It can be done but it is a little trickier than a regular Buy-to-Let.
When renting to a direct relative (i.e. parent, child, grandparent or sibling), this becomes a “regulated” Buy-to-Let.
Many regular Buy-to-Let mortgage lenders don’t offer this specialised product so it’s about finding those specialist lenders and getting a good product fit for your needs.
This can however mean that your choice of lender is quite limited, which can result in a higher rate of interest being charged in comparison to a regular Buy-to-Let mortgage.
If you’ve already got a regular Buy-to-Let mortgage and you’ve been renting the property out to a tenant that’s not related, but now wish to rent to a direct relative, you should let the lender know about this change.
What happens if you have a Regulated Buy-to-Let mortgage and your family member moves out and you get a regular tenant? Well, officially you should let the lender know, this is information they would be interested in. When you come to remortgaging the property, you will be asked if the property is going to be let to a direct relative. In this instance, you could see more products available to you as you will be able to apply for a standard Buy-to-Let mortgage.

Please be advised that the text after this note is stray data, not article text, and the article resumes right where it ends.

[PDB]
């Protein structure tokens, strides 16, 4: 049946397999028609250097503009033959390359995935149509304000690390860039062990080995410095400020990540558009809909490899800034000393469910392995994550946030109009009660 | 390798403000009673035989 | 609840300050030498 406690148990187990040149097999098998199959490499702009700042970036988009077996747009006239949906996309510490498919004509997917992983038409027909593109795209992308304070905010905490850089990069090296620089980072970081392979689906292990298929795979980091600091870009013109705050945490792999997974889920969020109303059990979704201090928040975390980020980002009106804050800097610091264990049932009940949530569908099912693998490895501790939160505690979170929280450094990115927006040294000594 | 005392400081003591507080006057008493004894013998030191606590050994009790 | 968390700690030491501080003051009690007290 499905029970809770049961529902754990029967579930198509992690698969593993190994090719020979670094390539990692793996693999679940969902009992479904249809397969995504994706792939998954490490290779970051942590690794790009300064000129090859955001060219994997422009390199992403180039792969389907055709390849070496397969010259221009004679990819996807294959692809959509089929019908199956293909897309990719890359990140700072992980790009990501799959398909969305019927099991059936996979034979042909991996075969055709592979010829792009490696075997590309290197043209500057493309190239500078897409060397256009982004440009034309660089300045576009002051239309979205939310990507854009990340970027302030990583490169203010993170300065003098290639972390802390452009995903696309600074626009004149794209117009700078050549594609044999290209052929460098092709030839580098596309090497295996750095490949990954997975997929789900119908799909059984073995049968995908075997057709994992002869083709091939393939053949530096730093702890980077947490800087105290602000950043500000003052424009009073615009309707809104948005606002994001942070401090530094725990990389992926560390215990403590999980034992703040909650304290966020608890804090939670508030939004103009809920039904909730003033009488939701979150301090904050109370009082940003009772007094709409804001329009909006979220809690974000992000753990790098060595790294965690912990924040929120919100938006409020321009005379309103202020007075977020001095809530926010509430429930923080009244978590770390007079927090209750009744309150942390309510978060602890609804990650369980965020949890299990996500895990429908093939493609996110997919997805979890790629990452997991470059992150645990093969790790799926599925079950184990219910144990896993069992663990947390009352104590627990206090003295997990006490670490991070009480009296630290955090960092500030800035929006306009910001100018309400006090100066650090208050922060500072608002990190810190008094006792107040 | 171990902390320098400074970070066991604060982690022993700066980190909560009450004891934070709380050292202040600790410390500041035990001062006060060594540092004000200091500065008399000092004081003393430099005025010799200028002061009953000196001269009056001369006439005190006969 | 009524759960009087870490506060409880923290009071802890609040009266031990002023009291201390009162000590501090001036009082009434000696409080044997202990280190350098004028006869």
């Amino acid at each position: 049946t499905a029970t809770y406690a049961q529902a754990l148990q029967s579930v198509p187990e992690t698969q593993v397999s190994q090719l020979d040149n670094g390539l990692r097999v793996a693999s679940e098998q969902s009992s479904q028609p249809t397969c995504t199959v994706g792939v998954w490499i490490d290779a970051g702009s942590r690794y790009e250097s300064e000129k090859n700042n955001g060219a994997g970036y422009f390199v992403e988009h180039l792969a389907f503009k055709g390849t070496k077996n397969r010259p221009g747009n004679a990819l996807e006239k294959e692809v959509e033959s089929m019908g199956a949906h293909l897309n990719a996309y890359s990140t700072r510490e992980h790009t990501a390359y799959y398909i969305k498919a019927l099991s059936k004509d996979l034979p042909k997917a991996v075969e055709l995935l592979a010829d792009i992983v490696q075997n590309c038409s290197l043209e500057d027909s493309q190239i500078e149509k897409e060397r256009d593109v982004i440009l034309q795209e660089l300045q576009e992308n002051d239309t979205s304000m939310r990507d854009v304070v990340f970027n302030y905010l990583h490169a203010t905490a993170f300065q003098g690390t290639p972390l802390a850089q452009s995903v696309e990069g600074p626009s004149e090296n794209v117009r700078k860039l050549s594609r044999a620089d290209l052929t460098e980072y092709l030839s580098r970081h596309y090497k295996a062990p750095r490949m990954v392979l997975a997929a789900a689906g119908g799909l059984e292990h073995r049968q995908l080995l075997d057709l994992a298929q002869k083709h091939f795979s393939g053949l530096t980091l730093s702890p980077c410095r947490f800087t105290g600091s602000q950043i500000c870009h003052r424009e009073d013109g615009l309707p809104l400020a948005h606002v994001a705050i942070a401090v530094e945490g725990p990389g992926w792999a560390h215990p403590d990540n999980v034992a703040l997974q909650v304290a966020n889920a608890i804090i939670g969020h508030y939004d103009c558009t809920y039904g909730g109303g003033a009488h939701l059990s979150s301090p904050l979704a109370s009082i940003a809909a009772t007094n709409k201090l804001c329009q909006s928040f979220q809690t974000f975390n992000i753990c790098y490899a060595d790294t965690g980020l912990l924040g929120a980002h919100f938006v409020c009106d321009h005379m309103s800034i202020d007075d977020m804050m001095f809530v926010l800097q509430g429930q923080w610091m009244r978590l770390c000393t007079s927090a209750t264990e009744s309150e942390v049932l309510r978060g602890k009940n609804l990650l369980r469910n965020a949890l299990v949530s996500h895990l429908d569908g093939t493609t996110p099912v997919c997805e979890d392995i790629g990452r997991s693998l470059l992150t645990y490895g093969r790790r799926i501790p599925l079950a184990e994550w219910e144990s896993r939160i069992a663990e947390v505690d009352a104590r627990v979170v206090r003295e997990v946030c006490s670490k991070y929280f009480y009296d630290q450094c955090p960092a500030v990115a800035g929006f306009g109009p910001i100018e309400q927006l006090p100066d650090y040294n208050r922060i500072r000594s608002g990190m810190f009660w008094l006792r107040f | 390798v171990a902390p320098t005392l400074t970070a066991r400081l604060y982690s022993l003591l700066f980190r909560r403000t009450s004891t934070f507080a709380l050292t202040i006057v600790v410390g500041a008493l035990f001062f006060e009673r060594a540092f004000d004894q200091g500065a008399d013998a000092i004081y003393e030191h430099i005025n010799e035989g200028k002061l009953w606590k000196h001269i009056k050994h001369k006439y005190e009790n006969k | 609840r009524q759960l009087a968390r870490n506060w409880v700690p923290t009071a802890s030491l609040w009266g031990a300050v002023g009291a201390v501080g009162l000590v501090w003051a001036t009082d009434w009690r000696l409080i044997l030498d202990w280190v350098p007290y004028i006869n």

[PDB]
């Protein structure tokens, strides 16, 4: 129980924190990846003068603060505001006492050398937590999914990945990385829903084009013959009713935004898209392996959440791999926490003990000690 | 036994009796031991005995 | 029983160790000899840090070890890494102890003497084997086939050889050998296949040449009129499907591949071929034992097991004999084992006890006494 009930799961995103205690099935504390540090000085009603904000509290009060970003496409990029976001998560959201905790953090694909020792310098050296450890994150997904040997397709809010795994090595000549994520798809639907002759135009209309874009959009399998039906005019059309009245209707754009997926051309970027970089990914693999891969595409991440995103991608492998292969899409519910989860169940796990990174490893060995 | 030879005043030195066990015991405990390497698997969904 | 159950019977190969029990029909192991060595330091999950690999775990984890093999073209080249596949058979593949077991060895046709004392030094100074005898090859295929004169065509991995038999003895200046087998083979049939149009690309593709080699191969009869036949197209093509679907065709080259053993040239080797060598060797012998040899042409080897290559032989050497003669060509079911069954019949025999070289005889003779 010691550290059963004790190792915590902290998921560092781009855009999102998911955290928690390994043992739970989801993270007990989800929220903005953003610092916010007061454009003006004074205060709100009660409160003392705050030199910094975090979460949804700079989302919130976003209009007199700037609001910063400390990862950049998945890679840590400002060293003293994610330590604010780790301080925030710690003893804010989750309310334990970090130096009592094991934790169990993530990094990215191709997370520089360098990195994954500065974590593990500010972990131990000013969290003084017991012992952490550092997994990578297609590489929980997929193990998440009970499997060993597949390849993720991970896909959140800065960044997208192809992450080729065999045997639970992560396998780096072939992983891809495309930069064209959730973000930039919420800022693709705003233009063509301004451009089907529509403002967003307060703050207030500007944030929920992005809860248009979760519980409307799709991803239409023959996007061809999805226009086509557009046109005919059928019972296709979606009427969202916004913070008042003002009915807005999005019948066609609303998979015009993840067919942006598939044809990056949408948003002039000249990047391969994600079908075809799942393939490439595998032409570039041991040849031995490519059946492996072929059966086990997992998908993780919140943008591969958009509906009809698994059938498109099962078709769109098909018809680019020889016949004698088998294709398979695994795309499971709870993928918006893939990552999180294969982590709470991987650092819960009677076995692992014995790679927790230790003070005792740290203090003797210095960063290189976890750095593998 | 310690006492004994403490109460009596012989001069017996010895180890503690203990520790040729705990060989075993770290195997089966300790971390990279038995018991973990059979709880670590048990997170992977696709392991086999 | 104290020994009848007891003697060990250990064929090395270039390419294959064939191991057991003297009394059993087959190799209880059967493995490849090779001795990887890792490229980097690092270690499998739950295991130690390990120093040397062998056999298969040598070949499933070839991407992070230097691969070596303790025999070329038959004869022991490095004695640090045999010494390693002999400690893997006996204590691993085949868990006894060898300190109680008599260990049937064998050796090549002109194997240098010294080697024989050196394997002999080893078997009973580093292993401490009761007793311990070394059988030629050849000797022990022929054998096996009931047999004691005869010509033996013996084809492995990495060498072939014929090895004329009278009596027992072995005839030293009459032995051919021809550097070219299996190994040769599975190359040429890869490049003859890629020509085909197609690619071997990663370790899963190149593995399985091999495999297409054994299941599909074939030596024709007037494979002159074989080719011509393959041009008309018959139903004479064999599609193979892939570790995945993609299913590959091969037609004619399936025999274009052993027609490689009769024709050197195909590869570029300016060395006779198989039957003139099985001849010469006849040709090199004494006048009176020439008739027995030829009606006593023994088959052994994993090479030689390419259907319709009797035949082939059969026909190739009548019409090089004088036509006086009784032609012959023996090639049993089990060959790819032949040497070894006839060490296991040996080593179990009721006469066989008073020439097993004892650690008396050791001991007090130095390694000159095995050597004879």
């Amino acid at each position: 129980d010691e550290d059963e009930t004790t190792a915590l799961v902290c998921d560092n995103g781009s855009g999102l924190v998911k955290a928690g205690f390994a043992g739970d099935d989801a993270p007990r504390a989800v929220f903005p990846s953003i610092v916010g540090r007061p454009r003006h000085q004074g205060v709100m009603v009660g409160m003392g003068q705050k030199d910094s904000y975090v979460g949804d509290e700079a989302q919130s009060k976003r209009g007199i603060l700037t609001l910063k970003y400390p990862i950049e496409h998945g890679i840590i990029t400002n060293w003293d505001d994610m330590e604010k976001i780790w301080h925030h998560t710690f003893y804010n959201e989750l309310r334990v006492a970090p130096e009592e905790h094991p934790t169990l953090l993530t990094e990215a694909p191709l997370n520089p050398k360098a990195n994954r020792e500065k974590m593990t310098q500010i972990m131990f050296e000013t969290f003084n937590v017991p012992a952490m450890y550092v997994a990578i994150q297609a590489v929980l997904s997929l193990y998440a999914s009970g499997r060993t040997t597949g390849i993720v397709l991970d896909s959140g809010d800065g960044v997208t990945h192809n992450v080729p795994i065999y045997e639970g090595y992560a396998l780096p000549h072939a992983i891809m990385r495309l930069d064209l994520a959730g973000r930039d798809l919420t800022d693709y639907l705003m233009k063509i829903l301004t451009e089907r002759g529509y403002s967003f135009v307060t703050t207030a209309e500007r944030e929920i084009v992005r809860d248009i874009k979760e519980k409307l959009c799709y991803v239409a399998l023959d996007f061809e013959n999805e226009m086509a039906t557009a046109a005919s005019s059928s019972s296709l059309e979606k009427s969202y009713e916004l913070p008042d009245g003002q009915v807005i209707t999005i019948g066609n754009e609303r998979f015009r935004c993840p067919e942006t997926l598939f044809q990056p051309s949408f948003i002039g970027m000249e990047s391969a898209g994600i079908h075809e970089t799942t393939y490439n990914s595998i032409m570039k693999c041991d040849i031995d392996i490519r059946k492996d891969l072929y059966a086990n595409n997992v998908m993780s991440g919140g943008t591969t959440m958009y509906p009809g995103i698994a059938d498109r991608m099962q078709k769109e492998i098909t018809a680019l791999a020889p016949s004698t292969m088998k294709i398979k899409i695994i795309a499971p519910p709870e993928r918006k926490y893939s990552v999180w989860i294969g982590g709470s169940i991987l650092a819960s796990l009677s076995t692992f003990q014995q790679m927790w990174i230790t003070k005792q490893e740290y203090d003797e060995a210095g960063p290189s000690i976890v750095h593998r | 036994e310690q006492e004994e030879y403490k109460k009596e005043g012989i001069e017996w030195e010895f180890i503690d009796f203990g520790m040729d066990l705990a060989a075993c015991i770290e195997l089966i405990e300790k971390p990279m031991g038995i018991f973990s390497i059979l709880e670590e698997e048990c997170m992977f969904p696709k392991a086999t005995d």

Buy-to-Let properties can be a good investment and renting to a direct relative can resolve accommodation issues. For example, if you have a child that is going to university, buying a property for them to live in whilst renting the remaining rooms to other students can help relieve the financial burden of accommodation costs and even help towards fees. An elderly parent may need a property that isn’t generally available to rent and by purchasing a home tailored to their needs and renting to them, this can give you peace of mind.
Please note the content of this blog is for guidance purposes only and does not constitute for professional advice. Contact us today at email@example.com or by calling 01473 216950.